In this case, it’s a Raphael Pumpelly (1837-1923), geology professor, archeologist, explorer (China, Turkmenistan) and beard grower extraordinaire. He “summered,” as the heedless rich say, in Dublin on the northern shore of the mountain, bestirring himself in 1884 to cut his namesake trail. In his autobiography, Pumpelly comments on Dublin’s pampered children – “When not on their ponies they spend their days exploring the mysteries of Monadnock” – and advises his Harvard-bound son to write a freshman theme about the “wild and rugged mass of Monadnock” by camping sunset to sunrise at its peak. There, counsels the old goat, “Watch the unfolding of the eternal drama that inspired religions of the ancient world,” faithfully record what you see and feel, and “don’t use similes.”
In honor of Raphael Pumpelly and his righteous beard, I pledge in this blog entry to work like a trio of Turkmen tinkerers to avoid similes. Alliteration – I make no promises.
My hiking companions are Russell, an old friend, and his girlfriend Bar. We meet at Timoleon’s “Family” Restaurant in Keene, west of Monadnock. I’d last eaten here maybe 20 years ago and the place seems frozen in time. I order two eggs over easy, home fries, toast and coffee, plus a slice of strawberry-rhubarb pie for Russell. The damage – $6.10. My old favorite chicken croquettes with apple and “special” sauces is still on the menu – $5.50. On the back wall hangs an oil painting, Monadnock in Autumn by Helena N. Putnam, featuring a maple tree ablaze and Monadnock’s rocky nib in the distance.
Russell points to an autographed photo of Telly Savalas next to the pie cabinet. It’s young Telly, pre-Kojak, with no lollipop planted in his kisser, no scrawled “Who loves ya, baby?” Nearby sits a framed headshot of a guy with a fat, 1980s tie. “Who’s that?” I ask the man behind the counter who happens to be the 88-year-old owner of the restaurant, Timoleon Chakolos. “That’s Bob Clark,” he says. As in, who else would it be and were you born under a log? It seems Bob was a friend from the insurance agency down the street who came in all the time. A big eater? I ask. Long pause. “He did all right,” drawls Mr. Chakolos.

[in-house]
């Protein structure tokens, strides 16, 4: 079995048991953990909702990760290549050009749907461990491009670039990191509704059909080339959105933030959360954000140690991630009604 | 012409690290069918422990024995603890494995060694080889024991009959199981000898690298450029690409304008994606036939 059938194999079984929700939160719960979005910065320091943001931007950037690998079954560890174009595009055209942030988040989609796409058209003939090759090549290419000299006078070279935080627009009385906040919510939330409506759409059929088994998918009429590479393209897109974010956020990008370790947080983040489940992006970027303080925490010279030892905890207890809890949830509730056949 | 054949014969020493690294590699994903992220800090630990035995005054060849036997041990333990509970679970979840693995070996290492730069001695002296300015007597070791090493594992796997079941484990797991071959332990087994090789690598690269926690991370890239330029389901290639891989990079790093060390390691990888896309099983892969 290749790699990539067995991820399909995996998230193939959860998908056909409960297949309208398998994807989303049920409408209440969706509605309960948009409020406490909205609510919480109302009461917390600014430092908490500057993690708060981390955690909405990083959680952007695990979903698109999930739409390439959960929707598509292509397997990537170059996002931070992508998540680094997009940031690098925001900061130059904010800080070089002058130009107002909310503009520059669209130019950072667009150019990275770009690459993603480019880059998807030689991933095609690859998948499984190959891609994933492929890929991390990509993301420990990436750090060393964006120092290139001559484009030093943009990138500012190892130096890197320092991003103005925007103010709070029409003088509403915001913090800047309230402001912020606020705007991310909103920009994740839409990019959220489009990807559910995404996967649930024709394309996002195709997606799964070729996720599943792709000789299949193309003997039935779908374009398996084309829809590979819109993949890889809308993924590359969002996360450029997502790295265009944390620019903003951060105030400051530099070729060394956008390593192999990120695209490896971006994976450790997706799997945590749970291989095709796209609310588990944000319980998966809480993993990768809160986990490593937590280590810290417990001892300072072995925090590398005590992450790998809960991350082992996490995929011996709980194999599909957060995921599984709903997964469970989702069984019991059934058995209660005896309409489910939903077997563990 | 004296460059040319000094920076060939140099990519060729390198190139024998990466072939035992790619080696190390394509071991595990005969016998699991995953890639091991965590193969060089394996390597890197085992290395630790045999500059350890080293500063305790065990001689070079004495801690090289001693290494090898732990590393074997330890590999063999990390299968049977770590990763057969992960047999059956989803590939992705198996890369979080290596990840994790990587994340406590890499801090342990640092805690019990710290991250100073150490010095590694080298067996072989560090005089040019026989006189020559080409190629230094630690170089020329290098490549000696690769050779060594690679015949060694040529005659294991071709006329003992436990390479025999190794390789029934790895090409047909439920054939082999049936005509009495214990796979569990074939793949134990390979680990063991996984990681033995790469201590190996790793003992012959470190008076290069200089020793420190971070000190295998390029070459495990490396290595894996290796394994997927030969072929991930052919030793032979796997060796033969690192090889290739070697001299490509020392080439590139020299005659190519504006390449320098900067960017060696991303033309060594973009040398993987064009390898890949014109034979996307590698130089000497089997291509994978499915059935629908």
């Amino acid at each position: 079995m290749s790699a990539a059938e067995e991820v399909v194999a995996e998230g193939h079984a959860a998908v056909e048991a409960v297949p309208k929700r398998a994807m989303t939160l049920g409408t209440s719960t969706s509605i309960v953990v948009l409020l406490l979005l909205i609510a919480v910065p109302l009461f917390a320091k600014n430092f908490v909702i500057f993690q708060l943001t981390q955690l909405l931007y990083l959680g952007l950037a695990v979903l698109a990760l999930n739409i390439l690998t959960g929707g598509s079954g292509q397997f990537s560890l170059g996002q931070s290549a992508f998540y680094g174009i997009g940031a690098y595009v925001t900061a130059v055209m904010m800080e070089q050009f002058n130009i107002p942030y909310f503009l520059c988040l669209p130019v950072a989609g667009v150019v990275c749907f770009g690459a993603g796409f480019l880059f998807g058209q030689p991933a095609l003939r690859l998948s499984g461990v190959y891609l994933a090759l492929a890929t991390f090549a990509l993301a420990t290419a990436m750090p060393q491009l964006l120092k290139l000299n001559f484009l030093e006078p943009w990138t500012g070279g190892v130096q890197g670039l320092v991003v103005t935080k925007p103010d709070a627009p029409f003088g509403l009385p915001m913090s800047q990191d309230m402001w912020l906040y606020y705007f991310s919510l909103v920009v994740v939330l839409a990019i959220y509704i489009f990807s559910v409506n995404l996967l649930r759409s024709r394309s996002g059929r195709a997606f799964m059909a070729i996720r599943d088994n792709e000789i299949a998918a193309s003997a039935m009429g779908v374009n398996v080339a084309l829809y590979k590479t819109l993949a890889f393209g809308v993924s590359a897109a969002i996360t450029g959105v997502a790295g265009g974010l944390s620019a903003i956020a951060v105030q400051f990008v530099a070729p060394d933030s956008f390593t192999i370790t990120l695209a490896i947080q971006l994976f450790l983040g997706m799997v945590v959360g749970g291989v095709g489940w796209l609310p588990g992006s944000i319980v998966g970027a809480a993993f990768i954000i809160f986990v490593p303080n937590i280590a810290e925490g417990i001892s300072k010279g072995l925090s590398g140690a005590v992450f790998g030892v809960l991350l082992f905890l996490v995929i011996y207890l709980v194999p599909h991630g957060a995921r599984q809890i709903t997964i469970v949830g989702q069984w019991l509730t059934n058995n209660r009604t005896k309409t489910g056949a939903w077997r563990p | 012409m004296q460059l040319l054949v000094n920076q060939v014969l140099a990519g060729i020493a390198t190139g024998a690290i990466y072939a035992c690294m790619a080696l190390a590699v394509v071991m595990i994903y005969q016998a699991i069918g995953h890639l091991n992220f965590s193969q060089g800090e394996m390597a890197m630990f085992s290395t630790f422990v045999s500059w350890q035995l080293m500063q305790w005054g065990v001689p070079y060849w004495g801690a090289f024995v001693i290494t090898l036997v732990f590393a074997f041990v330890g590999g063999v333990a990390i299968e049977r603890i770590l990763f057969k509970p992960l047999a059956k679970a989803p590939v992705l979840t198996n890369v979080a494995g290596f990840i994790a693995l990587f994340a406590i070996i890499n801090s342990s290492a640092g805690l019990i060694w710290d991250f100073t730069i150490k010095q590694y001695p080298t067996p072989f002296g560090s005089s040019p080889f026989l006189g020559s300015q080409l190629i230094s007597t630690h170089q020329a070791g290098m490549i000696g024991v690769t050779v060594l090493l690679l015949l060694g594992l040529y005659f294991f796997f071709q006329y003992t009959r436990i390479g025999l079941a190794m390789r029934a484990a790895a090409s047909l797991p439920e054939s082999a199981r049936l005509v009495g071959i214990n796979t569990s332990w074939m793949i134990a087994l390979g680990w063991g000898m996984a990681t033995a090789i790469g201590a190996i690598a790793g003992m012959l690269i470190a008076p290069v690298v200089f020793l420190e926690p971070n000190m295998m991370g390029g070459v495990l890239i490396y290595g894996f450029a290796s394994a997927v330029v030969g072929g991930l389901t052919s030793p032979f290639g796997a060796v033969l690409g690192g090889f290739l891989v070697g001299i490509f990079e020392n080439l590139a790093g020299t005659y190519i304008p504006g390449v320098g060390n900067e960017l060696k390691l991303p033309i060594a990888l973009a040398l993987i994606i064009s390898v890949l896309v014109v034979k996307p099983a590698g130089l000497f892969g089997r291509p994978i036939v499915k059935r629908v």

I’m impressed by their knowledge of flowers and birds – Bar, especially, who hears a ruffed grouse in the underbrush, ruffing and grousing about, and identifies a woodpecker as the fabled yellow-bellied sapsucker. I must admit to hearing no sucking of sap, nor do I spy a yellow belly on this industrious, red-masked fellow as he attacks bugs on a tree trunk, bunka, bunka, bunka, bunka. The Chirp! USA app on my iPod, however, soon confirms Bar as bird queen. About an hour in, Russell points out sheep laurel with its pendent clusters of red flowers and encapsulated fruit. Sheep laurel is especially toxic to, well, sheep, but it can also take down a human. Symptoms include headaches, diarrhea, sweating, excessive salivation, tingling skin, impaired coordination, green froth around the mouth, depression and recumbency (an inability to stand). Actually, I experience many of those conditions on a regular basis. Maybe someone is slipping sheep laurel into my salad.
On the first steep area, we encounter a trail crew of a dozen dirty, sweaty guys in their 20s and 30s, volunteering for the Society for the Protection of New Hampshire Forests. With shovels and crowbars, they’re moving huge rocks to create a staircase and a water bar to ease erosion. Fixing the Pumpelly Trail, says one, should take about 15 years. Other than two hikers coming down and a gaggle of young folk scarfing Oreos just below the peak, these are the only people we meet on the way up.